This was a big one for me. Self-care shouldn’t be so time-consuming that it ends up making you feel stressed. My old methods of self-care included getting my nails done, getting a haircut (with deep conditioning) or traveling. While these were relaxing, they did not help my day-to-day stress level. I had to find ways of self-care that did not add to my stress and workload simply by finding time to do them. What does self-care look like to me now? Taking a break to play a few games of “Words With Friends,” meditating (I am a huge fan of Headspace because of the short meditations they offer), or going for a quick walk and taking in my surroundings. I have a photo album on my phone with pictures I selected just to remind me of where I am and what I am going to accomplish, and I have a playlist on my phone that has music that builds me up when I need it. Sure, I have other means of self-care that take longer, but those are not something I can use quickly during a busy day to clear my head and keep me focused. I enjoy jogging, reading, napping and sitting someplace quiet to reflect on things. Having a variety of self-care methods you can use quickly will help get through stressful situations that pop up during the day.

4. 10 push-ups is still exercise.

I have a love-hate relationship with exercise. When I’m doing it, I usually enjoy it, but gathering up the motivation to start each time is something I struggle with. Recently, in a conversation with my counselor, we were talking about how tired I have been feeling. He pointed out that I need to exercise more. (He loves telling me to exercise.) I thought about waking up an hour earlier each day so I could go for a run (but let’s be honest, that was not going to happen), and he told me to just do 10 push-ups every half hour or so to keep myself awake and focused. It doesn’t need to be push-ups; if jumping jacks are your thing, do those. The point is, anything done throughout the day will give you little energy boosts. So, close your office door or run to the restroom and get a few seconds of exercise in. (I don’t recommend the push-ups on the bathroom floor, however!) While you are at it, drink a glass of water each time to keep yourself hydrated.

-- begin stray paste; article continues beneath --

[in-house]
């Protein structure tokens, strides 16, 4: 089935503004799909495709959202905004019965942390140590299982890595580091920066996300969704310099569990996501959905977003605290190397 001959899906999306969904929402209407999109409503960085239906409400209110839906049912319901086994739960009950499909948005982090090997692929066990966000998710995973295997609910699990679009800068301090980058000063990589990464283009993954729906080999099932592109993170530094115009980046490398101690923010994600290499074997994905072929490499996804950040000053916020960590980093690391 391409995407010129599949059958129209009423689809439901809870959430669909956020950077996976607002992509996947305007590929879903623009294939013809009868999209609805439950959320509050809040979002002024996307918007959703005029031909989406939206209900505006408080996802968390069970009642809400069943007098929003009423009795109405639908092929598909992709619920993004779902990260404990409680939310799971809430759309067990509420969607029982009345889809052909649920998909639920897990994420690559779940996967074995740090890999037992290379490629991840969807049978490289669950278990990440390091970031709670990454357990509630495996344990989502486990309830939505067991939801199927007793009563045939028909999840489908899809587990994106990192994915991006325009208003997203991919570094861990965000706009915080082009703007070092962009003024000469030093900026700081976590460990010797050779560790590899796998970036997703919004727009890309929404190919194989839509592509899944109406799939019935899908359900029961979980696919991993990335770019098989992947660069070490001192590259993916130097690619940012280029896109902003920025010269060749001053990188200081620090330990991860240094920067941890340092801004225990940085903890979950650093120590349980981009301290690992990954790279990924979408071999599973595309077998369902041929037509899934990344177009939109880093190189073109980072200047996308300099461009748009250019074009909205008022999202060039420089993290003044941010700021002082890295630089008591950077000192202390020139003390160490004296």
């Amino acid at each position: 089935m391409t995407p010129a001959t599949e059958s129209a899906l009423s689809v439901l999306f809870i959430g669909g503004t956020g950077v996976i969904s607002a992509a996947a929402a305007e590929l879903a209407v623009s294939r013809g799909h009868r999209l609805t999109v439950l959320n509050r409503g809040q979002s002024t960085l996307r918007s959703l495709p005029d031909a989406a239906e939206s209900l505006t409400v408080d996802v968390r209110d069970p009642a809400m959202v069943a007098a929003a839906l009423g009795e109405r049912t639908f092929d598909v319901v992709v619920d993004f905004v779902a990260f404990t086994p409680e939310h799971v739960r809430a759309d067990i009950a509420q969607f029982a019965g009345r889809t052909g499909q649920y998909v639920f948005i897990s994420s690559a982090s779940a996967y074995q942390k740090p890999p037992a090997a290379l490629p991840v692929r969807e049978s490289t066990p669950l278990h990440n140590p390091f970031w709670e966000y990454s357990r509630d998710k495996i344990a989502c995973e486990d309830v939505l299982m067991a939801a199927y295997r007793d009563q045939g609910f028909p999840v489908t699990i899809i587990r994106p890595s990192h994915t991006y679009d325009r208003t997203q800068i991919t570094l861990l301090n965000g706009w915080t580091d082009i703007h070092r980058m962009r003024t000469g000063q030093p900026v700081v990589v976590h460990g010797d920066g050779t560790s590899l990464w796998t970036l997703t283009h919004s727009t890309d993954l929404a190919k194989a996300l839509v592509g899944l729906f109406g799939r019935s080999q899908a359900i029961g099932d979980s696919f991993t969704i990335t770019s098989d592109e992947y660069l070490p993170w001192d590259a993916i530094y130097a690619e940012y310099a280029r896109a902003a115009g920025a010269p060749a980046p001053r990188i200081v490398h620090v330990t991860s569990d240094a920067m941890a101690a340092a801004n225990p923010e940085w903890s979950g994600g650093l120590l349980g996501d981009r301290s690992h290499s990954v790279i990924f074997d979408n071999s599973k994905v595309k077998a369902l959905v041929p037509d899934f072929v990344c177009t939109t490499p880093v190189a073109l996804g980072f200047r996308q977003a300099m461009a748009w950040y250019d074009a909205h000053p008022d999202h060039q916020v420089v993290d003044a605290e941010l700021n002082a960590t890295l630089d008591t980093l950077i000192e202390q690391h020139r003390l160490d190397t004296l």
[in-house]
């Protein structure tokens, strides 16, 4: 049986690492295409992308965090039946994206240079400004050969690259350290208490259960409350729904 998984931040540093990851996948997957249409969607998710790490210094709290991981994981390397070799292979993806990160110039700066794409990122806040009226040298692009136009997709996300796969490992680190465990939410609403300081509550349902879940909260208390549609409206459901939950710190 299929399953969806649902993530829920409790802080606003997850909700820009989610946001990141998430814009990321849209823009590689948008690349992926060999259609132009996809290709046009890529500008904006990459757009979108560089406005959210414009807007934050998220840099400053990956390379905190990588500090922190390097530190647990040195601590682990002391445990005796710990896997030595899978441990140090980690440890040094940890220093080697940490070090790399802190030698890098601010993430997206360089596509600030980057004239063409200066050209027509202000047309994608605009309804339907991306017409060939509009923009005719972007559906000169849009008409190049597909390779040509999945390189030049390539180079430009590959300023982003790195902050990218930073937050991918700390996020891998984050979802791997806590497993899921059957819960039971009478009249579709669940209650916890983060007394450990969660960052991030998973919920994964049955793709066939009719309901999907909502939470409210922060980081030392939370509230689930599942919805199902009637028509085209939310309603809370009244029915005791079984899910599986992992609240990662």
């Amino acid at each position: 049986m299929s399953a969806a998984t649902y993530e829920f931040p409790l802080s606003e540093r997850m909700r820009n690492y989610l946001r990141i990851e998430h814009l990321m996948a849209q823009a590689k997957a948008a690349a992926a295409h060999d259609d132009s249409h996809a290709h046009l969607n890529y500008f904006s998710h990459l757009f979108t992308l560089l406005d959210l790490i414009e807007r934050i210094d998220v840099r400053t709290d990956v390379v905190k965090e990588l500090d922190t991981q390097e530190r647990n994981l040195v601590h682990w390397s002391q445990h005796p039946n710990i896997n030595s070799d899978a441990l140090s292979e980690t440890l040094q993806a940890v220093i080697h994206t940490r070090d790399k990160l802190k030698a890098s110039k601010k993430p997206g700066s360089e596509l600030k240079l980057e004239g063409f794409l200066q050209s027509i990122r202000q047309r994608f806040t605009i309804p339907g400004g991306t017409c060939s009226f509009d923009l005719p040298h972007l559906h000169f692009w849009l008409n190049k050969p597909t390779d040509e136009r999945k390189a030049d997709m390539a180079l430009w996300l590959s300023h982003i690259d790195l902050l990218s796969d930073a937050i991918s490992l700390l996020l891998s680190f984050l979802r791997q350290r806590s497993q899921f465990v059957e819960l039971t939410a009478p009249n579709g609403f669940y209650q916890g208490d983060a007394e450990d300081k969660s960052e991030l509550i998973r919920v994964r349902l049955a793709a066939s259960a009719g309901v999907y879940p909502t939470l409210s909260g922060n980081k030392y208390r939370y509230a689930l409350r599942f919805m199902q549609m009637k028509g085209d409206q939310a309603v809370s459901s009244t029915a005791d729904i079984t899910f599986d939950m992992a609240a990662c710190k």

5. Find a way to give back.

This one seems easy to overlook, I know, but the response giving back has on your mental health is incredible. As I was trying to figure out who I was, I applied to be a volunteer crisis counselor with the Crisis Text Line. The impact helping others has had on my mental health has been indescribable. I have learned more about myself through my conversations with people needing help, I have learned different coping techniques, and I have been able to make a positive difference in the lives of others. Giving back is important because it takes some of the energy from our internal thoughts and experiences and gives it to helping people. So, find a way you are comfortable giving back: volunteer at a food pantry, help out at your local library, give blood — there are so many ways out there that will match different lifestyles. The trick is to find one that matches who you are and who you want to be, then you will grow.

These are only a few things I have picked up along my journey, and I will continue to gather more as I move forward. The key thing is to be you. Don’t let others tell you who you should be; you are the expert on you. And I think you are pretty amazing just for being here.

Photo by Erik Lucatero on Unsplash

Originally published: March 16, 2019